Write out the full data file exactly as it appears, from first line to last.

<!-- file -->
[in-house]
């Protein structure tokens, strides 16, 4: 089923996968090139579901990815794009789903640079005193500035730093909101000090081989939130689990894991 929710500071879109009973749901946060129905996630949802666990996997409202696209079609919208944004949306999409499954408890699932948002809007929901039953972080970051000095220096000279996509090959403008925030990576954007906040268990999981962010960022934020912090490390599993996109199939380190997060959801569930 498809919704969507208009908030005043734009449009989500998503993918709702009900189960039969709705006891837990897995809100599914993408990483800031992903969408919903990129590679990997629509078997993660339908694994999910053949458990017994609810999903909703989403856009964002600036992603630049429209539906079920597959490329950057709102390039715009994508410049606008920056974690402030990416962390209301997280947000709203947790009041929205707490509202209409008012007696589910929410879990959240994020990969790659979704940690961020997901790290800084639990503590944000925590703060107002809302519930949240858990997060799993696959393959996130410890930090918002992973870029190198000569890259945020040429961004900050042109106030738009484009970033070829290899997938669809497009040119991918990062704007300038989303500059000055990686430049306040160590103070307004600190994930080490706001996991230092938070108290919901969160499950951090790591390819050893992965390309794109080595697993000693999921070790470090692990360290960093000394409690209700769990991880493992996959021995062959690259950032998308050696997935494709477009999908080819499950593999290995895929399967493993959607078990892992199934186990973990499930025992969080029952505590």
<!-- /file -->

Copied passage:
[in-house]
């Protein structure tokens, strides 16, 4: 089923996968090139579901990815794009789903640079005193500035730093909101000090081989939130689990894991 929710500071879109009973749901946060129905996630949802666990996997409202696209079609919208944004949306999409499954408890699932948002809007929901039953972080970051000095220096000279996509090959403008925030990576954007906040268990999981962010960022934020912090490390599993996109199939380190997060959801569930 498809919704969507208009908030005043734009449009989500998503993918709702009900189960039969709705006891837990897995809100599914993408990483800031992903969408919903990129590679990997629509078997993660339908694994999910053949458990017994609810999903909703989403856009964002600036992603630049429209539906079920597959490329950057709102390039715009994508410049606008920056974690402030990416962390209301997280947000709203947790009041929205707490509202209409008012007696589910929410879990959240994020990969790659979704940690961020997901790290800084639990503590944000925590703060107002809302519930949240858990997060799993696959393959996130410890930090918002992973870029190198000569890259945020040429961004900050042109106030738009484009970033070829290899997938669809497009040119991918990062704007300038989303500059000055990686430049306040160590103070307004600190994930080490706001996991230092938070108290919901969160499950951090790591390819050893992965390309794109080595697993000693999921070790470090692990360290960093000394409690209700769990991880493992996959021995062959690259950032998308050696997935494709477009999908080819499950593999290995895929399967493993959607078990892992199934186990973990499930025992969080029952505590």